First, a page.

Though the Roaring Twenties were seen as a divergence from traditional Victorian morality, are the romantic images of the 1920s (gangsters, flappers, speakeasies, movie stars) really accurate?  

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Ashley Kannan eNotes educator| Certified Educator

It is always a challenge to explain the nuances of an entire decade.  At some point, cultural stereotypes are always going to be incomplete.  They will be lacking in presenting an entire picture.  Certainly, part of the divergence from Victorian morality that was such a part of the 1920s is accurate.  There was a wide emergence of gangsters, flappers, speakeasies, and other cultural phenomena that help to fill out what the impression of the time period was.  This is valid and a part of the narrative.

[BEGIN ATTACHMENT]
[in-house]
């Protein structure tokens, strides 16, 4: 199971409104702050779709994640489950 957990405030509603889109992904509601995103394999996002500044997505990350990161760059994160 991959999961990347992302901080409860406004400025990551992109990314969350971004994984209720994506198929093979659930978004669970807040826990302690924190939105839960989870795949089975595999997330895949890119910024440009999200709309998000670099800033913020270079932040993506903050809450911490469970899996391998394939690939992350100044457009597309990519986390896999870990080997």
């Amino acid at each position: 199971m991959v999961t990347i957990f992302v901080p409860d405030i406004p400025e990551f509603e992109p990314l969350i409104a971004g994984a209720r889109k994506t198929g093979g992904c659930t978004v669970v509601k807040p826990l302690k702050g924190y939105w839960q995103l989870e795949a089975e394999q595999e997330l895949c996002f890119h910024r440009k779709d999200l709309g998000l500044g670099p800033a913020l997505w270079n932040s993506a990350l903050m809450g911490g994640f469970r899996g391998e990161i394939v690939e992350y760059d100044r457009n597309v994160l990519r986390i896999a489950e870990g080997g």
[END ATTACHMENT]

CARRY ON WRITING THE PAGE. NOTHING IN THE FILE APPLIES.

However, the 1920s featured more complexity than simply the gangster and flapper stereotypical caricature.  The emergence of a strong movement of conservative thought emerges in the time period.  This is the time period that gave birth to the Ku Klux Klan and featured the Scopes Monkey Trial as part of a reversion to traditional morality.  At the same time, the 1920s featured the nation's first Red Scare and the execution of Sacco and Vanzetti as a part of this.  The feelings of nativism that defined a xenophobic fear of immigrants were also an indelible part of the 1920s.  Indeed, the divergence from Victorian morality is an accurate part of the time period.  Yet, there was so much more to the "roar" that was the 1920s.